A former state representative testified in the corruption trial of Salvatore F. DiMasi today that he felt “honored” to sponsor a budget amendment on behalf of the former speaker that dedicated at least $4.5 million to business intelligence software for the state Department of Education.
Former representative Robert Coughlin of Dedham said he did not know anything about the software, but that he thought it was appropriate to support new technology and education.
All along, according to prosecutors, DiMasi was using Coughlin as a catalyst to secure the funding, so it could ultimately be awarded to a Burlington software company in exchange for kickbacks for DiMasi and his associates.
As a new representative, Coughlin said, he was glad to take the leading role in sponsoring the budget amendment in 2006.
“The speaker’s office asked, and it was an honor to do it,” Coughlin said.
Under cross-examination, he acknowledged that he did not speak to DiMasi directly, but was asked to sponsor the amendment by one of the former speaker’s key aides.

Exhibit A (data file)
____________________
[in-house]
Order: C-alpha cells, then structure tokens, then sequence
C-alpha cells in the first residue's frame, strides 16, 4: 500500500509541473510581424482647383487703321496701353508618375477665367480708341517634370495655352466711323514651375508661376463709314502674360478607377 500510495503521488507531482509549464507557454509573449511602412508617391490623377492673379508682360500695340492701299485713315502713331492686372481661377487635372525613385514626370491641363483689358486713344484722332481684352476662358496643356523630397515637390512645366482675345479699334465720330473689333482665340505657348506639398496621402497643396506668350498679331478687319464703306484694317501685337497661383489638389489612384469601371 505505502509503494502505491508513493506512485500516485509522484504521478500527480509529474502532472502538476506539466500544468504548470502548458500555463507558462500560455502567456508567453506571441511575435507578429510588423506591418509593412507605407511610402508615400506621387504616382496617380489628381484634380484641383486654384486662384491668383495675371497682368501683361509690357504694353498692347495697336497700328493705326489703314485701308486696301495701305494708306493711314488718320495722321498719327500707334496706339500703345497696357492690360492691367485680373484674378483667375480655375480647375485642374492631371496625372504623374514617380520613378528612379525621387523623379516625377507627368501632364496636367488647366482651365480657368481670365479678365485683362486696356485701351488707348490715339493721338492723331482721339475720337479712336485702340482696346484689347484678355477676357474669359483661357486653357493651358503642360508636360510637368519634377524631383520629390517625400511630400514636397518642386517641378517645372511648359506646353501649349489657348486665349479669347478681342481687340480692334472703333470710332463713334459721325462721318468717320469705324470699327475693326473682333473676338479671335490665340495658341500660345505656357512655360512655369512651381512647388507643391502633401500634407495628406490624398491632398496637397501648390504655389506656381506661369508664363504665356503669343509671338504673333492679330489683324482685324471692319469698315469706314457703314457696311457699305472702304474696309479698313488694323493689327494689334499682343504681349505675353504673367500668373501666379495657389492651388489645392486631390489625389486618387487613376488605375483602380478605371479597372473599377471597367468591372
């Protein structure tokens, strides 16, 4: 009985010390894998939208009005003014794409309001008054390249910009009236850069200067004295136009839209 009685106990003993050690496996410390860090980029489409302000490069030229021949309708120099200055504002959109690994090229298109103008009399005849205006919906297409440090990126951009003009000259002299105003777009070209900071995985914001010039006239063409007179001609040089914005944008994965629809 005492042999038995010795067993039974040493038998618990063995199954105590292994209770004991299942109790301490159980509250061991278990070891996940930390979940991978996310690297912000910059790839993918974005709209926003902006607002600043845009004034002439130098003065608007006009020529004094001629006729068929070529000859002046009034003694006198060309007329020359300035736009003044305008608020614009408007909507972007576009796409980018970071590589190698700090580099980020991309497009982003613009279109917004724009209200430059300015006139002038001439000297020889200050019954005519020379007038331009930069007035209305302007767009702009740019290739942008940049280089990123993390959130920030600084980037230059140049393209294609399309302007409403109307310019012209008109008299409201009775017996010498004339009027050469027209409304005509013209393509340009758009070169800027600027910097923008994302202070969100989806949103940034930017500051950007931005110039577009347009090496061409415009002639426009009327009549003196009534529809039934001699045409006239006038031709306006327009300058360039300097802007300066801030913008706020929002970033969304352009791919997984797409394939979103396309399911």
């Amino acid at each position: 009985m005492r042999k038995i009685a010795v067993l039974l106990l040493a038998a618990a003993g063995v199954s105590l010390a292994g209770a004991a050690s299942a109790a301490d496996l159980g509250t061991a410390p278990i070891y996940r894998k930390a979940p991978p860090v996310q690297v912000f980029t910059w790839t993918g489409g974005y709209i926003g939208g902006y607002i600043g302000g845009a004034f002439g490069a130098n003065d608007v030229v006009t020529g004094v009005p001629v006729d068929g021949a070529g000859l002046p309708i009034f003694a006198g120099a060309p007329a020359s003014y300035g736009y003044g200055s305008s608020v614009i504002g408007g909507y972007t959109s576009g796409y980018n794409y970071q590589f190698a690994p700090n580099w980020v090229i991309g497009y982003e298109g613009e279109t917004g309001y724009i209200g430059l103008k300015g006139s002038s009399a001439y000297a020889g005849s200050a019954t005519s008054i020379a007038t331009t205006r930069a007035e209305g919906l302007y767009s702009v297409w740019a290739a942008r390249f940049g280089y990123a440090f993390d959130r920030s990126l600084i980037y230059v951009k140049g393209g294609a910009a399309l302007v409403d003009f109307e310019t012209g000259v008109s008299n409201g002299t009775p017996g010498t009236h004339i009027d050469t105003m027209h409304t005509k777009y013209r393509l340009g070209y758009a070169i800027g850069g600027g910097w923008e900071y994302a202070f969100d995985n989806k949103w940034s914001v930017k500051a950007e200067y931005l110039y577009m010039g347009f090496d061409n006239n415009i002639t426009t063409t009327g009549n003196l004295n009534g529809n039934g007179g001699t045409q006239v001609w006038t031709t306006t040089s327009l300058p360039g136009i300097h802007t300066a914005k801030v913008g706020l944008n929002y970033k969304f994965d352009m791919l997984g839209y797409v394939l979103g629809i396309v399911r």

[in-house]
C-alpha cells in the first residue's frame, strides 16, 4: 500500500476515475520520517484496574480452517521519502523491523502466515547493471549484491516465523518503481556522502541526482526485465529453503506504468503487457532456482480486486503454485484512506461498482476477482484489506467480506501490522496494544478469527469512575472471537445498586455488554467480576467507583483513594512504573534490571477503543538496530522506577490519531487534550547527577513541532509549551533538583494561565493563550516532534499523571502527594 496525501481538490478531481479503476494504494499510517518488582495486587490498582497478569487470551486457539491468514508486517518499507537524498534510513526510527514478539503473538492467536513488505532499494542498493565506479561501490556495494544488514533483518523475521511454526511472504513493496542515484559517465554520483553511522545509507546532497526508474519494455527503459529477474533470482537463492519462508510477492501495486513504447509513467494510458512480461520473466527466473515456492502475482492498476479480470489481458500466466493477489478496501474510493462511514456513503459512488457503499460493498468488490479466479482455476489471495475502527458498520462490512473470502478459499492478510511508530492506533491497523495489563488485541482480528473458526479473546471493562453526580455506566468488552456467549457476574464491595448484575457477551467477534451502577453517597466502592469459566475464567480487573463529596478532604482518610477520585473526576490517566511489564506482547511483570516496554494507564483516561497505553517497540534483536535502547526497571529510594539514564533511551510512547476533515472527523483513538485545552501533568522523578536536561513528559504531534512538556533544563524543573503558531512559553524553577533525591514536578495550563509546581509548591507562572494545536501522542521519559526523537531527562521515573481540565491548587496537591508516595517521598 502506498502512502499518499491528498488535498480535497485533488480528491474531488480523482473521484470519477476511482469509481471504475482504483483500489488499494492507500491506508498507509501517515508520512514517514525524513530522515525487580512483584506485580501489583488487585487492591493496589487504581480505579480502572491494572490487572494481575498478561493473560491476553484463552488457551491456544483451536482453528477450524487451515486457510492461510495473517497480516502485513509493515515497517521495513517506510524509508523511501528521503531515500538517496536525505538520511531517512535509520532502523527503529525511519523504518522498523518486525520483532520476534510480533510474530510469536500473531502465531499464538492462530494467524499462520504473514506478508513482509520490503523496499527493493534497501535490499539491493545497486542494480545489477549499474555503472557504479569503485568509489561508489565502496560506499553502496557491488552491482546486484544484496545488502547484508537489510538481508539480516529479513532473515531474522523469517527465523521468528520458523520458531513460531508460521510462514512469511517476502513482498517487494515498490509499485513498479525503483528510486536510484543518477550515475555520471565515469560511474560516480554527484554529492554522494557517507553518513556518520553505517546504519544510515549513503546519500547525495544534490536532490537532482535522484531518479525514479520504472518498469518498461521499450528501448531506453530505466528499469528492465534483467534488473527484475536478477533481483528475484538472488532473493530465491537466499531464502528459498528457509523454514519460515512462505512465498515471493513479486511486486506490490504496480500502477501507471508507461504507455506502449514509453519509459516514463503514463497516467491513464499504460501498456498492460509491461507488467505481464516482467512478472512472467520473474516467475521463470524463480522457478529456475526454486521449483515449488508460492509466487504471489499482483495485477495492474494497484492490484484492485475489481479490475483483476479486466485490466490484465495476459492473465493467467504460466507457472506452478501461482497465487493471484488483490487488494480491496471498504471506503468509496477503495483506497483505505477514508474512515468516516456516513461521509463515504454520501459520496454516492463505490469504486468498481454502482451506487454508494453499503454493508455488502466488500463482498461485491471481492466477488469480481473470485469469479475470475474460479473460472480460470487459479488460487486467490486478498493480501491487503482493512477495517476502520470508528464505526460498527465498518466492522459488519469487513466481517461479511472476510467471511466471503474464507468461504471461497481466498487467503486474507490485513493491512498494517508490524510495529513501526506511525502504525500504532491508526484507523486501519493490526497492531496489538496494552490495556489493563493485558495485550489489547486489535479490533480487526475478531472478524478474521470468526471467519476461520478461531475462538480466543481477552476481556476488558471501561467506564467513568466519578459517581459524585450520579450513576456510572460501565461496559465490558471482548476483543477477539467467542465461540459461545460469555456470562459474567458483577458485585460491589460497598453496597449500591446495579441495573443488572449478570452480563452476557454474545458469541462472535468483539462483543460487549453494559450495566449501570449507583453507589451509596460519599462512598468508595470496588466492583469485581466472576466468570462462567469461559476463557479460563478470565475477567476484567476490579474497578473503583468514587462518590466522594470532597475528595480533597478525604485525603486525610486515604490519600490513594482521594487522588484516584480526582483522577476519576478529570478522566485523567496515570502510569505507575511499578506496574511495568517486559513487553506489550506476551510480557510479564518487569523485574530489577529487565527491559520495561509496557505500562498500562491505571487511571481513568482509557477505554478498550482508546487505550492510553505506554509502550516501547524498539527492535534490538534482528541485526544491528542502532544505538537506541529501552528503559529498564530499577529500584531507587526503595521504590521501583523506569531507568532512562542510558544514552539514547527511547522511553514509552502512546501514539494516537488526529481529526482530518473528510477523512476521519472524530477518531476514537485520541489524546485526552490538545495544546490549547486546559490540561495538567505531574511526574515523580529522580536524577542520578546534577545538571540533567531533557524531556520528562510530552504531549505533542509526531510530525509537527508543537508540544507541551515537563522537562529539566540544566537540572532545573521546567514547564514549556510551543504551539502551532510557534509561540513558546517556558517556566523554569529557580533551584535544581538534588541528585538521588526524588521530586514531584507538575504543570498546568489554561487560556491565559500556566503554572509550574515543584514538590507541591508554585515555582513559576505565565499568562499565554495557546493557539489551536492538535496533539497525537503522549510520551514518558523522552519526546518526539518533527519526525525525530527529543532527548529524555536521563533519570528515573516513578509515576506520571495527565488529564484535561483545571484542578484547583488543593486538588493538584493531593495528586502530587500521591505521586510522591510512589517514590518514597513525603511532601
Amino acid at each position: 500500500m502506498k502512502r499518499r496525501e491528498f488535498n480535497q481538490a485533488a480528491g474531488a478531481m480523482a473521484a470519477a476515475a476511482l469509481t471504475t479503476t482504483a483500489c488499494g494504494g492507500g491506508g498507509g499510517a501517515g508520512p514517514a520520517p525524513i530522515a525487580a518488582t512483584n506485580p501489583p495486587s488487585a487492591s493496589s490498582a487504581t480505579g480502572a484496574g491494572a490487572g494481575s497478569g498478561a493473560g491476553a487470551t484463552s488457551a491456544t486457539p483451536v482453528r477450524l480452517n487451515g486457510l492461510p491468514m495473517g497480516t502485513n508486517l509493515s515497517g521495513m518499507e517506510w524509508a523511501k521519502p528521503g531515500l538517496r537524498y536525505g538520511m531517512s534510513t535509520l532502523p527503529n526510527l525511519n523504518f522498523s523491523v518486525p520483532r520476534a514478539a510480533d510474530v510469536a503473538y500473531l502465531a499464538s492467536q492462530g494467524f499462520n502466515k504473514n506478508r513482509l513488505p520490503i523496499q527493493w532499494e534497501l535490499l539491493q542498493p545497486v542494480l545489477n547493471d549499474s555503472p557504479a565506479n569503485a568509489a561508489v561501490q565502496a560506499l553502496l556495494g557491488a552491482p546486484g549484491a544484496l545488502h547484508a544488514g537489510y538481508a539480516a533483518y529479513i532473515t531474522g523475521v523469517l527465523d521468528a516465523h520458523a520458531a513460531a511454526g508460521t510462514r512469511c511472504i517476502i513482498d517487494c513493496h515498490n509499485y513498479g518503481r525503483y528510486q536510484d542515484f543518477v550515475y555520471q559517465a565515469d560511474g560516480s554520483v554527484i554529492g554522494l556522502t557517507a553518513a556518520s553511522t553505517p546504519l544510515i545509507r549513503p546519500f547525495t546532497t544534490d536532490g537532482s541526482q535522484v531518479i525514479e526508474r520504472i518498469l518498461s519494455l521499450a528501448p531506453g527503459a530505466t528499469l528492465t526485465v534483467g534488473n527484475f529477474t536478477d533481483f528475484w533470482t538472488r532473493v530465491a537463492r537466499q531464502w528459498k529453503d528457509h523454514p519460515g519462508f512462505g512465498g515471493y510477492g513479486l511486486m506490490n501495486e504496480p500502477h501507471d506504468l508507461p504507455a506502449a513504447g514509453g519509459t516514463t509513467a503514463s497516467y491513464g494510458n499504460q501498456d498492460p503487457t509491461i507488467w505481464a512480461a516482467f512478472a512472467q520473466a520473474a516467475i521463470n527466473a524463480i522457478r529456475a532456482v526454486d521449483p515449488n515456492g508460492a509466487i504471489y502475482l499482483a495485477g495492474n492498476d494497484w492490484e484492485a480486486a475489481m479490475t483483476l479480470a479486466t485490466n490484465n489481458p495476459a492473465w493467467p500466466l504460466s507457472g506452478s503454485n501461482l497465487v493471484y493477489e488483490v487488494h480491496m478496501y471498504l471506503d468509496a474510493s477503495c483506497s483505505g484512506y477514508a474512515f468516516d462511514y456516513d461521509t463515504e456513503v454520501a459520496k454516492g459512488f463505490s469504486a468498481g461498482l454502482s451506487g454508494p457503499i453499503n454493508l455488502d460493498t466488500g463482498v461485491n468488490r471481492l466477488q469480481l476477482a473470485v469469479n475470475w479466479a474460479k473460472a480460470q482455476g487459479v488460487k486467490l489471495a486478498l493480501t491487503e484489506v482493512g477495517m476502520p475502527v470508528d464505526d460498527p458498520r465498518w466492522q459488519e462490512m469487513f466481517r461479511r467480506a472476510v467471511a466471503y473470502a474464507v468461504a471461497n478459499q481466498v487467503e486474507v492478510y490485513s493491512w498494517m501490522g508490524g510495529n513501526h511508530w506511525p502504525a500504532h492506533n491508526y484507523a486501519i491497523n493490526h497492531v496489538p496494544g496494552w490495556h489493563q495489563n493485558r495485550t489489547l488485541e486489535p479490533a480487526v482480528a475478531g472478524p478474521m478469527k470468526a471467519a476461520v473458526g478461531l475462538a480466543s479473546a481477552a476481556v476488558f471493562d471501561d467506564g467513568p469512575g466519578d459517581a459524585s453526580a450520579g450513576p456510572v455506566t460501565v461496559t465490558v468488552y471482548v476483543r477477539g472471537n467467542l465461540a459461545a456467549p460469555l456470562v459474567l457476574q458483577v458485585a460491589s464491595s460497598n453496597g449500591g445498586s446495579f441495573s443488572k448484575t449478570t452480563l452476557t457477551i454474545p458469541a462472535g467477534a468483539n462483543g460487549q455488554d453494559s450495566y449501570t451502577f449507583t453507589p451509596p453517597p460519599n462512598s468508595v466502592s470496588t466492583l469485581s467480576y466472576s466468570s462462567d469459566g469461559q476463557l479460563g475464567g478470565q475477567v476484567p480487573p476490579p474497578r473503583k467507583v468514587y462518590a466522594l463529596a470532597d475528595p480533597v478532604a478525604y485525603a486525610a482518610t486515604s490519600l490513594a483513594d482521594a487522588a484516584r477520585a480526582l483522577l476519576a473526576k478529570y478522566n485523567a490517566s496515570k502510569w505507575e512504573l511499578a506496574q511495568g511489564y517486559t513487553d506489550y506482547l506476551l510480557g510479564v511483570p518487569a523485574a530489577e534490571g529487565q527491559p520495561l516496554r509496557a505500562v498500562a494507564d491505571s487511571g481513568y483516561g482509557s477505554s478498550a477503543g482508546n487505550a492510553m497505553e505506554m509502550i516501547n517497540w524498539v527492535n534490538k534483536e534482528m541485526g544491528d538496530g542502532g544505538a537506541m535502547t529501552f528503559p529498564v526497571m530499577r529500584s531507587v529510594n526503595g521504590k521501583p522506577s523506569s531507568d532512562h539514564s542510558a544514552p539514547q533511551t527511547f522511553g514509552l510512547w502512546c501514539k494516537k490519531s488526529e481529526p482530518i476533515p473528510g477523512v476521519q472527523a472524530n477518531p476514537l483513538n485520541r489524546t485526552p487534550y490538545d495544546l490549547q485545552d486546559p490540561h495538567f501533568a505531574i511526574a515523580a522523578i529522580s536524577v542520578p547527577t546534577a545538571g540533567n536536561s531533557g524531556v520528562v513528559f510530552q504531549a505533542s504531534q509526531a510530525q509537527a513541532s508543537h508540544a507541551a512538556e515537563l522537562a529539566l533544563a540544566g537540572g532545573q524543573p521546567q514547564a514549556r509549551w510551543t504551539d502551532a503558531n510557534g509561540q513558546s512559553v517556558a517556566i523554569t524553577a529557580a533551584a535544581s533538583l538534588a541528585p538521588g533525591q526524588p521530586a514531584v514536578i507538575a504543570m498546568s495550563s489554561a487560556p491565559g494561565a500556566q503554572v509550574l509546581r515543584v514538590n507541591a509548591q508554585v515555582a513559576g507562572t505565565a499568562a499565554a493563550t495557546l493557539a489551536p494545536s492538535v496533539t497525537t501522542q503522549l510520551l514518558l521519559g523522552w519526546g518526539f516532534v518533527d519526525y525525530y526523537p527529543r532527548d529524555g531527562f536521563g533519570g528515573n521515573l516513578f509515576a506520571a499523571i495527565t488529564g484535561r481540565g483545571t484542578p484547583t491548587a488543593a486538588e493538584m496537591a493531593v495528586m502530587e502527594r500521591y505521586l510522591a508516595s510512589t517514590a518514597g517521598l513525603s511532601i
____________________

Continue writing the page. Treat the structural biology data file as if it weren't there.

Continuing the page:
But “I looked at [the aide] as the speaker’s office,” he said.
Prosecutors allege that DiMasi made sure the Legislature passed the funding so he could then steer a contract for the software to Burlington software company Cognos.
It was the first of two contracts, totaling $17.5 million, that the company won with DiMasi’s help, according to prosecutors.
Earlier today, James Eisenberg, a top legislative aide, said that the former speaker’s office contacted him to make sure the $4.5 million figure was not reduced during the budget process.
Eisenberg, chief of staff for current House Speaker Robert DeLeo, was also a top aide when DeLeo chaired the House Ways and Means Committee under DiMasi’s leadership.
Eisenberg said he was contacted by then-DiMasi aide Kyle Sullivan, to maintain the $4.5 million appropriation.
"If the speaker's office expressed an interest ... in a budget amendment, that was important to know,” Eisenberg said.
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